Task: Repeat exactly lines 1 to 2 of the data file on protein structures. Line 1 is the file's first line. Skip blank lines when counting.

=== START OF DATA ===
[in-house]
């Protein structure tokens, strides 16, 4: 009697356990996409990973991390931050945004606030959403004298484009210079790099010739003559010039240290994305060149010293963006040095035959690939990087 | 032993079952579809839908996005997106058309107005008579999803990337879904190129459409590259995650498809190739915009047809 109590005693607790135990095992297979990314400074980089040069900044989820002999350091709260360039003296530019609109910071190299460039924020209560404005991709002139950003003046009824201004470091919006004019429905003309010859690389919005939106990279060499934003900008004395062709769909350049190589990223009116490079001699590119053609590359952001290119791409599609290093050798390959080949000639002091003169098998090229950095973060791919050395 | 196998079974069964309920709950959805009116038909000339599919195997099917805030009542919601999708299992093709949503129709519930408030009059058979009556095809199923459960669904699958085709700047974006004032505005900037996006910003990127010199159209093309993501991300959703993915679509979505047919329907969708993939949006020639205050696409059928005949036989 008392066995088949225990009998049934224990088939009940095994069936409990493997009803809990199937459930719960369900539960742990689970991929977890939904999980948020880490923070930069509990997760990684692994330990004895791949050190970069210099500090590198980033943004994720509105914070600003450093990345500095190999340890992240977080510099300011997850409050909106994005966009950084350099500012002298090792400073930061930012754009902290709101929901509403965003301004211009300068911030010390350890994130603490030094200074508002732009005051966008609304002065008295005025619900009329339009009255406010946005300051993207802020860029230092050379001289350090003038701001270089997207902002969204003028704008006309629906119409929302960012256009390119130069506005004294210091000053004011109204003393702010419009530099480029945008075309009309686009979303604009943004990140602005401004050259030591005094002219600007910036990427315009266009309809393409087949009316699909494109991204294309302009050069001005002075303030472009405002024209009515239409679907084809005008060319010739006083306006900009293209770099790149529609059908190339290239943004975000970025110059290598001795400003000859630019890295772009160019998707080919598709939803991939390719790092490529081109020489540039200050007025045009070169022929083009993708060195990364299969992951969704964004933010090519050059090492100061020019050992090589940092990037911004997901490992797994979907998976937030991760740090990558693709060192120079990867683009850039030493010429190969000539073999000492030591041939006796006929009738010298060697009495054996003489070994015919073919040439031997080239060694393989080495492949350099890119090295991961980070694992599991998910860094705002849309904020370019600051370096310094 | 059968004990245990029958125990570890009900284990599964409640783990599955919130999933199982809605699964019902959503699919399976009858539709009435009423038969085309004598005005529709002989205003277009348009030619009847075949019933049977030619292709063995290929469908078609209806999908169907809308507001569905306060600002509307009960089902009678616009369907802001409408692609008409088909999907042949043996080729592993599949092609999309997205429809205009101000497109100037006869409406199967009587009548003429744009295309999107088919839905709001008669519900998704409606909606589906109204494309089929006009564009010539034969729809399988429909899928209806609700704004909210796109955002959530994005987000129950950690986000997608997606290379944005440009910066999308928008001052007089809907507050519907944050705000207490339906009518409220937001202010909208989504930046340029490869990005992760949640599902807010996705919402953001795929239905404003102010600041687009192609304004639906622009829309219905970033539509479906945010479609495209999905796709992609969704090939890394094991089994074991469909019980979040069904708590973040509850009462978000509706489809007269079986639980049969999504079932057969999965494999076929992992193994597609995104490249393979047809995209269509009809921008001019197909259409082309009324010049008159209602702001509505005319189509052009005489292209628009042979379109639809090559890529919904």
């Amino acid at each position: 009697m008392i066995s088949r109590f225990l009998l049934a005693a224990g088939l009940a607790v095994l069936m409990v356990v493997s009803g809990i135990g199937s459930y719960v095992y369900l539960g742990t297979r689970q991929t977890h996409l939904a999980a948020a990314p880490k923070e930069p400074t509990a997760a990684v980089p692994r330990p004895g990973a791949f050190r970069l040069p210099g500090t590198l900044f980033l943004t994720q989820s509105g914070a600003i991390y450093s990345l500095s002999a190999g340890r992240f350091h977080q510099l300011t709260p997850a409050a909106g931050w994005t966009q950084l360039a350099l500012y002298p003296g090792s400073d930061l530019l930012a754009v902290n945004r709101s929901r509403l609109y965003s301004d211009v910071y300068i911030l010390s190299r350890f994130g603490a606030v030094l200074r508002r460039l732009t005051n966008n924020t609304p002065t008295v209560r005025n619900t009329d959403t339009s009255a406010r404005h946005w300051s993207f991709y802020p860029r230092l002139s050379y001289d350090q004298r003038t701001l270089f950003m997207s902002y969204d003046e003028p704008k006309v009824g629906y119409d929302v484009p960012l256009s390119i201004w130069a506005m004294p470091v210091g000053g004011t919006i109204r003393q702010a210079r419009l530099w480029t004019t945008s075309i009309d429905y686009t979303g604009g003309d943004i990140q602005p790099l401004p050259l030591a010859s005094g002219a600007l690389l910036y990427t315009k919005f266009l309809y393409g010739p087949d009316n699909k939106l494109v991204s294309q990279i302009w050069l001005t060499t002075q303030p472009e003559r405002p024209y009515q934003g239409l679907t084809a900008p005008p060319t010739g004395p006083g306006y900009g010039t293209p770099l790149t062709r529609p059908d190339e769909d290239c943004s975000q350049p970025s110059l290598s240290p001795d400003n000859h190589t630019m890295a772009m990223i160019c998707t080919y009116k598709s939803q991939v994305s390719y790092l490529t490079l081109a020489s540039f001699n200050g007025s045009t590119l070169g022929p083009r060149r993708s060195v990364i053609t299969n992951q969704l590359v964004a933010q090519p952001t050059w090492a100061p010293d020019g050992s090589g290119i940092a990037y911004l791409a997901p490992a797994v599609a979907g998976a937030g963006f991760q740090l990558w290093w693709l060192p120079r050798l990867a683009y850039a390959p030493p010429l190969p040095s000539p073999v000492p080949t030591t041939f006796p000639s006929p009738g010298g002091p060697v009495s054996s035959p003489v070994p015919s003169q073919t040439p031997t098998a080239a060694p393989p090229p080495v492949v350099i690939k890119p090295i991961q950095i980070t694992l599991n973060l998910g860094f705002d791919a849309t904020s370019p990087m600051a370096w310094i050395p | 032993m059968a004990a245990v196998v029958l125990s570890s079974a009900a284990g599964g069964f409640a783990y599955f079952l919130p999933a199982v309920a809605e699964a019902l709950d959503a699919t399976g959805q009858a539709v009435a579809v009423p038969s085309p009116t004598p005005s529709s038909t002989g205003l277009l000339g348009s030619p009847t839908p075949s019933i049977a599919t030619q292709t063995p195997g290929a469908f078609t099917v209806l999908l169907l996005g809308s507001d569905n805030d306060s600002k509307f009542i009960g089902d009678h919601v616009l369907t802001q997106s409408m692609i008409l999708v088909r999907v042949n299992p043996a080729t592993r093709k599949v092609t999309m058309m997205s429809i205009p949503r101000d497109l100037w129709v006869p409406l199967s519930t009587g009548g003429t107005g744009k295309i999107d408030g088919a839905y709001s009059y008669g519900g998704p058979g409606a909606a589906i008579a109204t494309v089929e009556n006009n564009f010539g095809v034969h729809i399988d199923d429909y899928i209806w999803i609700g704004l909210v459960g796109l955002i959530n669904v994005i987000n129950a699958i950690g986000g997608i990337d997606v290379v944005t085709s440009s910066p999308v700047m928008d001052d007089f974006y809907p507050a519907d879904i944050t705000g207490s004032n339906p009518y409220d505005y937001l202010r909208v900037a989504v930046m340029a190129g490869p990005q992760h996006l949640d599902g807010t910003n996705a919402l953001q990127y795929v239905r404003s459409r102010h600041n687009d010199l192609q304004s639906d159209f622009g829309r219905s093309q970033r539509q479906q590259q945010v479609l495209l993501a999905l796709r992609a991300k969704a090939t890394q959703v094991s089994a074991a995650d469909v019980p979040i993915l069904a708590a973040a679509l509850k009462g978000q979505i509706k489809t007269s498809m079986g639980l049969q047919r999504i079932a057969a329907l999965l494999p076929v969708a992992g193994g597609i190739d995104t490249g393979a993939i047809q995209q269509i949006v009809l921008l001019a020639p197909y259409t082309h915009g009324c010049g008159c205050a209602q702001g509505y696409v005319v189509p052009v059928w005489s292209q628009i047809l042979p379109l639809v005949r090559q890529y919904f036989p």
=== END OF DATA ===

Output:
[in-house]
């Protein structure tokens, strides 16, 4: 009697356990996409990973991390931050945004606030959403004298484009210079790099010739003559010039240290994305060149010293963006040095035959690939990087 | 032993079952579809839908996005997106058309107005008579999803990337879904190129459409590259995650498809190739915009047809 109590005693607790135990095992297979990314400074980089040069900044989820002999350091709260360039003296530019609109910071190299460039924020209560404005991709002139950003003046009824201004470091919006004019429905003309010859690389919005939106990279060499934003900008004395062709769909350049190589990223009116490079001699590119053609590359952001290119791409599609290093050798390959080949000639002091003169098998090229950095973060791919050395 | 196998079974069964309920709950959805009116038909000339599919195997099917805030009542919601999708299992093709949503129709519930408030009059058979009556095809199923459960669904699958085709700047974006004032505005900037996006910003990127010199159209093309993501991300959703993915679509979505047919329907969708993939949006020639205050696409059928005949036989 008392066995088949225990009998049934224990088939009940095994069936409990493997009803809990199937459930719960369900539960742990689970991929977890939904999980948020880490923070930069509990997760990684692994330990004895791949050190970069210099500090590198980033943004994720509105914070600003450093990345500095190999340890992240977080510099300011997850409050909106994005966009950084350099500012002298090792400073930061930012754009902290709101929901509403965003301004211009300068911030010390350890994130603490030094200074508002732009005051966008609304002065008295005025619900009329339009009255406010946005300051993207802020860029230092050379001289350090003038701001270089997207902002969204003028704008006309629906119409929302960012256009390119130069506005004294210091000053004011109204003393702010419009530099480029945008075309009309686009979303604009943004990140602005401004050259030591005094002219600007910036990427315009266009309809393409087949009316699909494109991204294309302009050069001005002075303030472009405002024209009515239409679907084809005008060319010739006083306006900009293209770099790149529609059908190339290239943004975000970025110059290598001795400003000859630019890295772009160019998707080919598709939803991939390719790092490529081109020489540039200050007025045009070169022929083009993708060195990364299969992951969704964004933010090519050059090492100061020019050992090589940092990037911004997901490992797994979907998976937030991760740090990558693709060192120079990867683009850039030493010429190969000539073999000492030591041939006796006929009738010298060697009495054996003489070994015919073919040439031997080239060694393989080495492949350099890119090295991961980070694992599991998910860094705002849309904020370019600051370096310094 | 059968004990245990029958125990570890009900284990599964409640783990599955919130999933199982809605699964019902959503699919399976009858539709009435009423038969085309004598005005529709002989205003277009348009030619009847075949019933049977030619292709063995290929469908078609209806999908169907809308507001569905306060600002509307009960089902009678616009369907802001409408692609008409088909999907042949043996080729592993599949092609999309997205429809205009101000497109100037006869409406199967009587009548003429744009295309999107088919839905709001008669519900998704409606909606589906109204494309089929006009564009010539034969729809399988429909899928209806609700704004909210796109955002959530994005987000129950950690986000997608997606290379944005440009910066999308928008001052007089809907507050519907944050705000207490339906009518409220937001202010909208989504930046340029490869990005992760949640599902807010996705919402953001795929239905404003102010600041687009192609304004639906622009829309219905970033539509479906945010479609495209999905796709992609969704090939890394094991089994074991469909019980979040069904708590973040509850009462978000509706489809007269079986639980049969999504079932057969999965494999076929992992193994597609995104490249393979047809995209269509009809921008001019197909259409082309009324010049008159209602702001509505005319189509052009005489292209628009042979379109639809090559890529919904």